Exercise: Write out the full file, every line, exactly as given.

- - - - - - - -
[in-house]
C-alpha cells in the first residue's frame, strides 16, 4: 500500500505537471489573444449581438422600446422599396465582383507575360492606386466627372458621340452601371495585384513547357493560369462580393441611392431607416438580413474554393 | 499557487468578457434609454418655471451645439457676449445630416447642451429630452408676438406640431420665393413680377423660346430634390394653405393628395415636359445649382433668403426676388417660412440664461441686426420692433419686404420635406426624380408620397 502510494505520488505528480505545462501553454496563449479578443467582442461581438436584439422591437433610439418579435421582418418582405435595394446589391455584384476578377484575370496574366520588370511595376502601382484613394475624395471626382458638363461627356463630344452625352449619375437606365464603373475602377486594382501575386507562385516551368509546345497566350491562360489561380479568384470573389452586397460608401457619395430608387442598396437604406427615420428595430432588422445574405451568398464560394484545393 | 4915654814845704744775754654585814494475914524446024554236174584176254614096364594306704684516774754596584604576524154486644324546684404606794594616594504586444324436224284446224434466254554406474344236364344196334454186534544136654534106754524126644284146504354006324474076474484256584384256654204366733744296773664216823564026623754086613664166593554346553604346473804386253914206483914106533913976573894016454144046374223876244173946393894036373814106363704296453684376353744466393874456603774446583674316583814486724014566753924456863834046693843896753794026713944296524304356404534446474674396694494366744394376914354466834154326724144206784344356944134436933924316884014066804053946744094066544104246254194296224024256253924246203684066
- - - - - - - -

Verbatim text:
[in-house]
C-alpha cells in the first residue's frame, strides 16, 4: 500500500505537471489573444449581438422600446422599396465582383507575360492606386466627372458621340452601371495585384513547357493560369462580393441611392431607416438580413474554393 | 499557487468578457434609454418655471451645439457676449445630416447642451429630452408676438406640431420665393413680377423660346430634390394653405393628395415636359445649382433668403426676388417660412440664461441686426420692433419686404420635406426624380408620397 502510494505520488505528480505545462501553454496563449479578443467582442461581438436584439422591437433610439418579435421582418418582405435595394446589391455584384476578377484575370496574366520588370511595376502601382484613394475624395471626382458638363461627356463630344452625352449619375437606365464603373475602377486594382501575386507562385516551368509546345497566350491562360489561380479568384470573389452586397460608401457619395430608387442598396437604406427615420428595430432588422445574405451568398464560394484545393 | 4915654814845704744775754654585814494475914524446024554236174584176254614096364594306704684516774754596584604576524154486644324546684404606794594616594504586444324436224284446224434466254554406474344236364344196334454186534544136654534106754524126644284146504354006324474076474484256584384256654204366733744296773664216823564026623754086613664166593554346553604346473804386253914206483914106533913976573894016454144046374223876244173946393894036373814106363704296453684376353744466393874456603774446583674316583814486724014566753924456863834046693843896753794026713944296524304356404534446474674396694494366744394376914354466834154326724144206784344356944134436933924316884014066804053946744094066544104246254194296224024256253924246203684066